Necessity of Experience
I'm sure we've all read one or two stories where we were annoyed or even downright outraged at the offensive--or at best uninventive--way certain characters were written. I'm talking about the short, round villain, the down-trodden single mother, the prissy blond, the sexy Latino, the slutty Jersey girl, the wise old Asian, the butch lesbian, the joyless rape victim... As a teen I got so fed up with helpless female characters (usually written by men) that I avoided female leads altogether, thinking I had more in common with men. And I can't begin to guess how many male characters I've read who weren't like men at all, but exactly the way women want them to be.
Why does this happen? Sometimes there are intentional misrepresentations, but I believe that the problem usually lies in the author's lack of familiarity with the people he or she is attempting to portray. This ignorance can be deliberate or simply lazy, and is fostered by the delusion that what we see in movies, the news, and other media can be relied on to provide accurate representation. The result is caricatures of caricatures, characters so unrealistic and flat that we use phrases like 'cookie cutter' and 'cardboard' to describe them. At best, readers are offended. At worst, they believe what they're reading and perpetuate the lie that large black men are criminals, American Indians speak broken English, and homeschoolers are nerdy Christians, utterly lacking social skills.
This is why I believe writers must be intimately knowledgeable of the kinds of characters they're writing, of the experiences their characters have, and of the places their characters go. It's the only way to give readers deep, realistic stories that can provide glimpses into other worlds. But what if I want to write a fantasy novel about a scorned immigrant, and I've never been an immigrant, never lived with the dread of expulsion or fear for my life? What if I feel compelled to give voice to such a girl, but have no personal experience on which to build her story? It can still be done, but it's going to take work.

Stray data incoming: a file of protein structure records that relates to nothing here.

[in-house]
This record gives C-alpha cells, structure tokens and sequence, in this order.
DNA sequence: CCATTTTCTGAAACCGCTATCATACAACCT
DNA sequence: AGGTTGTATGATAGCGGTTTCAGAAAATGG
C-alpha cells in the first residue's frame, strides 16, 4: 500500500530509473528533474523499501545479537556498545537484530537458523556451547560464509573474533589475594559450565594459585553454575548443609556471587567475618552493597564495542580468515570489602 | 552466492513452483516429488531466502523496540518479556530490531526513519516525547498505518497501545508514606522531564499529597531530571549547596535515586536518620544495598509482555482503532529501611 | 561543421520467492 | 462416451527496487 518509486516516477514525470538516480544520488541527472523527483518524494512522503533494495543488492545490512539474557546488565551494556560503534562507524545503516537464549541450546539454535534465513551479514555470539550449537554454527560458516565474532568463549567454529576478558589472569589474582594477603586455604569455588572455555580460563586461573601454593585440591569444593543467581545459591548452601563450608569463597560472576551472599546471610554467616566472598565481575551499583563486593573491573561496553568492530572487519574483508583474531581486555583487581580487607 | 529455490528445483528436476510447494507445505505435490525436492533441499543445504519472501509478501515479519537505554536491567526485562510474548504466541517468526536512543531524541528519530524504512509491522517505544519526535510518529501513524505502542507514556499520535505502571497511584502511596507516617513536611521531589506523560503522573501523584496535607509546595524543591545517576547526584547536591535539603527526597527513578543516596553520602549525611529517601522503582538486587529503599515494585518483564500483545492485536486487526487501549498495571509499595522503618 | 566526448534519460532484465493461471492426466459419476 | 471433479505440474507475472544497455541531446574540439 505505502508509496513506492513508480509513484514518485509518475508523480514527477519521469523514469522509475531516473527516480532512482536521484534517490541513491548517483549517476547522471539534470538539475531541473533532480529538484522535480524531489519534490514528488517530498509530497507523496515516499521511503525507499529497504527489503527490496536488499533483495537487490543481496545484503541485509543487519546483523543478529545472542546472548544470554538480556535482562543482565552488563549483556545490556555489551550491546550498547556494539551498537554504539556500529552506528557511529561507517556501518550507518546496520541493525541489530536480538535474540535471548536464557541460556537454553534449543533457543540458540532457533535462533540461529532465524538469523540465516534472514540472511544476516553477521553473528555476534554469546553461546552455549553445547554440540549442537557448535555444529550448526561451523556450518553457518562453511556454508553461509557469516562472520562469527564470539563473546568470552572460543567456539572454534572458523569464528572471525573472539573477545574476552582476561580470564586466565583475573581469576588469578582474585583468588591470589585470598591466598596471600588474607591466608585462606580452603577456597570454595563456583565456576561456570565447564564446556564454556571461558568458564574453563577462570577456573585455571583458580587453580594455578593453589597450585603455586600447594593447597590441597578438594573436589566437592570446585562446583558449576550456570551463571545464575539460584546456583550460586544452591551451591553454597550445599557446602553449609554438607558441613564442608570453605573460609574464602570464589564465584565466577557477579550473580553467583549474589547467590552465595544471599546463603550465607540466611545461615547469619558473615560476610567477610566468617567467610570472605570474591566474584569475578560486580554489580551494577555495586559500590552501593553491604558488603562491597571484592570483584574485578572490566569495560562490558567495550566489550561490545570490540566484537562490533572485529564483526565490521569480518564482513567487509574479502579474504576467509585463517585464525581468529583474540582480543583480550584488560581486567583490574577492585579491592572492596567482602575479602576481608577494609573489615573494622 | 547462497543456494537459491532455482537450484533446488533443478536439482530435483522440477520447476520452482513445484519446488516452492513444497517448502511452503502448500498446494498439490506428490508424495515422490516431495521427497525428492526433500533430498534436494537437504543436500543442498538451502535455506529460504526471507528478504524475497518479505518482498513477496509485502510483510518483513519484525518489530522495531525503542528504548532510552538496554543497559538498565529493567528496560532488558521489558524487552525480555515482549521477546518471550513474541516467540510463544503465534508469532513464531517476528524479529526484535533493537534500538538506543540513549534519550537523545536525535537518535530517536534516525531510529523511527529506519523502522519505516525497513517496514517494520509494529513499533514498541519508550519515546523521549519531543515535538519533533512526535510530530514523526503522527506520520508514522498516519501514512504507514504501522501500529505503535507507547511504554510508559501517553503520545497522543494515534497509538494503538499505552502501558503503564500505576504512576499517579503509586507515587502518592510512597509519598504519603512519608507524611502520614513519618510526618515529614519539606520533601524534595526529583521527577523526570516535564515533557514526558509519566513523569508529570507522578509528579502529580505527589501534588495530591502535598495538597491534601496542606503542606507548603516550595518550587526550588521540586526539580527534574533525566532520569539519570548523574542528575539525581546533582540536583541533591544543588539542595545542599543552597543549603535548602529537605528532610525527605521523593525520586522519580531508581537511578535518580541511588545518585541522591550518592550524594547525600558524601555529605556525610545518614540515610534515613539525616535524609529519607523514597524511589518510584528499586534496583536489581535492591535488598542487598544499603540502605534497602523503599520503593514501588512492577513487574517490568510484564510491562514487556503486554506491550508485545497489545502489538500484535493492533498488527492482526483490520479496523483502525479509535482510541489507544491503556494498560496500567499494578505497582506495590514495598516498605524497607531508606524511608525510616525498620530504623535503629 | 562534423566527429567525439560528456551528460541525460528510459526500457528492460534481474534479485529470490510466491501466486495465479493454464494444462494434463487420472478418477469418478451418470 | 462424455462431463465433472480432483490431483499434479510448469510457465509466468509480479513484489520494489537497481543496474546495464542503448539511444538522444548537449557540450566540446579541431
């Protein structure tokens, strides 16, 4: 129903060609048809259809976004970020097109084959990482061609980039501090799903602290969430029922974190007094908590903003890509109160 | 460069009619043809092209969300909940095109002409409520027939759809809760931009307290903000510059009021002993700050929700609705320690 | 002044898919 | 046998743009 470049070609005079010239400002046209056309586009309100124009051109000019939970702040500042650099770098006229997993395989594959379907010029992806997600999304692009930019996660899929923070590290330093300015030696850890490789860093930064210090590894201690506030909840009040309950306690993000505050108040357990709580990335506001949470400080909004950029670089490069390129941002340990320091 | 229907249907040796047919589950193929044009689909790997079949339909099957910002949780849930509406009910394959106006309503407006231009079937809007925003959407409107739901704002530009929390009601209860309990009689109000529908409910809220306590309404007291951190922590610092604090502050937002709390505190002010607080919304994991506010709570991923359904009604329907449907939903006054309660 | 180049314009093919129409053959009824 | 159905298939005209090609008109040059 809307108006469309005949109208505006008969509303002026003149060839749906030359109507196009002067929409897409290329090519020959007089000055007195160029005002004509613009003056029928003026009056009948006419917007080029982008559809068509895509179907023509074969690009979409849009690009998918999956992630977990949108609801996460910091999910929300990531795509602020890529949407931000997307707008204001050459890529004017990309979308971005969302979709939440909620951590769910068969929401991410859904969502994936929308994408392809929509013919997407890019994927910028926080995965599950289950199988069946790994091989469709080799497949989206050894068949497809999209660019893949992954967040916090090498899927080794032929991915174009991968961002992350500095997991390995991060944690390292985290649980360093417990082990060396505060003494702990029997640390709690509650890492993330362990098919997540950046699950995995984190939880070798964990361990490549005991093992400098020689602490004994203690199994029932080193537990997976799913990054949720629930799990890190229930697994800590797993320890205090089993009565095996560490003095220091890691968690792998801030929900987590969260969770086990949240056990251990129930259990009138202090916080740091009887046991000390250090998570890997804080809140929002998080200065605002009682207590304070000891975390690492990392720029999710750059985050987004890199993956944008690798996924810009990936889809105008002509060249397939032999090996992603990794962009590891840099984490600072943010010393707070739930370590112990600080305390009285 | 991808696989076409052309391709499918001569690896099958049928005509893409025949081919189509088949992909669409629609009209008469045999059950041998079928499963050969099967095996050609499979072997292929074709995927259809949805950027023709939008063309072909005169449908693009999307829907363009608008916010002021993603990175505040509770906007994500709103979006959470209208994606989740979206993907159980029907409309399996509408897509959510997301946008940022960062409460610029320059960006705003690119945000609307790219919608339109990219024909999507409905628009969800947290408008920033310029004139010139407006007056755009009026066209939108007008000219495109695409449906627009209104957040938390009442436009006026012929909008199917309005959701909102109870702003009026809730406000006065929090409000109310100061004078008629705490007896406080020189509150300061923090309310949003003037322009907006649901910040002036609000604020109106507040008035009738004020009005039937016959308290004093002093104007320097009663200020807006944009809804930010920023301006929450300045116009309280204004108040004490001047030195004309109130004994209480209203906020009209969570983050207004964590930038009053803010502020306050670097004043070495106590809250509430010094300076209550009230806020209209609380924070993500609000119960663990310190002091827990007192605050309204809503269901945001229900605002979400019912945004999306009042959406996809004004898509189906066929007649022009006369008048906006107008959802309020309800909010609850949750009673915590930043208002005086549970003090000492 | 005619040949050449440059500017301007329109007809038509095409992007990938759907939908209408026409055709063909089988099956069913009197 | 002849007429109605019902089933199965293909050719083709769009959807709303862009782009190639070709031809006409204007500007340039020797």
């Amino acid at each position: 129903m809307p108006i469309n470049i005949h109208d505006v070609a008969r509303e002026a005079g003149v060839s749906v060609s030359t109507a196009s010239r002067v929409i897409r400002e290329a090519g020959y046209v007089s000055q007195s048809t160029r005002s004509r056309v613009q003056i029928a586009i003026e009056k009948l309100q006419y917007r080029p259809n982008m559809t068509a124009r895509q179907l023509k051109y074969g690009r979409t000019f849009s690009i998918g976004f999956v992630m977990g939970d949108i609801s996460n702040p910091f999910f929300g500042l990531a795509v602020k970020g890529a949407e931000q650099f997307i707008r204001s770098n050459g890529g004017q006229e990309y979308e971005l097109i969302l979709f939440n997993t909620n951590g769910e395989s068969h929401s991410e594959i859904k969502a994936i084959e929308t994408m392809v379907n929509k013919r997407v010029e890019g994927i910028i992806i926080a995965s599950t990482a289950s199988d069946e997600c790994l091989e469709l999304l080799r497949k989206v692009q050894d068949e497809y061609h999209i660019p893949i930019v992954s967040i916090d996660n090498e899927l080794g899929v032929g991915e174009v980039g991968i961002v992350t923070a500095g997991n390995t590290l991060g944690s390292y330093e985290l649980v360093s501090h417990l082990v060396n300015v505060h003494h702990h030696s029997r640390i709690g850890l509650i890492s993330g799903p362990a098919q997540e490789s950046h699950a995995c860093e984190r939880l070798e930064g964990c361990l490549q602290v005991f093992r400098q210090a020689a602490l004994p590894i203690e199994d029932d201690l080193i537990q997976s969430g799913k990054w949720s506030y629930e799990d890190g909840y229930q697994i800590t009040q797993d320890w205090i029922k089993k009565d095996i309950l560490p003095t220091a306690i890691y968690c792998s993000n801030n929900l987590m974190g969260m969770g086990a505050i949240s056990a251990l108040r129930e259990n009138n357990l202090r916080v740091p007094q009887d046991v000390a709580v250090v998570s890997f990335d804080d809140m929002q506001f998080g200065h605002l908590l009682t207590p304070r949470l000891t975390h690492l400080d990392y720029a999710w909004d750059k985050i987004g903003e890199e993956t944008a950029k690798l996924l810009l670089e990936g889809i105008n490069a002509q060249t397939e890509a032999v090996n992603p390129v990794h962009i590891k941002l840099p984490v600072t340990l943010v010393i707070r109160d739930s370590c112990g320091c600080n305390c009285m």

Personal experience is always the best kind, but since many of us can't (or simply wouldn't want to!) physically experience the things our characters go through, we need to do research if we want meaningful stories that will steal the hearts of readers.
So, I have a handful of research ideas that are both fun and useful, whether you're a writer or just want to broaden your understanding of the people around you:
First, take stock of your own experiences. In what ways can you relate to the person you're trying to understand? Maybe you haven't lost a limb, but have you ever been laid up with an injury or surgery? Don't presume to think you can completely relate, but channel those emotions for your benefit. I was never an immigrant, but I did live in another country for a couple of years, so I'm familiar with the challenges of culture and language differences. I can let that struggle influence my writing.
Second, Google really is your friend. Imagining yourself as a blind person, for example, may not give you much insight into what it's really like. But some technical reading (that word 'technical' is important. Reading Daredevil doesn't count) can give you an abundance of useful information that will help you in the next step, which is…
Third, interview real, live people. Asking for an interview can be intimidating, but I've found that people are happy and excited to share. They want to be understood and they feel important because someone cared enough to try. As long as you're respectful in your questions and tone, it will be a good experience for you and your interviewee.
Fourth, get feedback. If you're writing a character or place outside your personal experience, get several honest people who have lived that life to read it for you and tell you where you got it wrong. This is vital to authentic writing and understanding. Don't skip it.
All of this research becomes your own experience, letting you live vicariously through others in order to become a more understanding, compassionate human being, not just writer.
Note: About a year ago I wrote this bit for another blog, but either they never published it or I just never saw it. I hate to let hours of work go to waste, so I shared it here.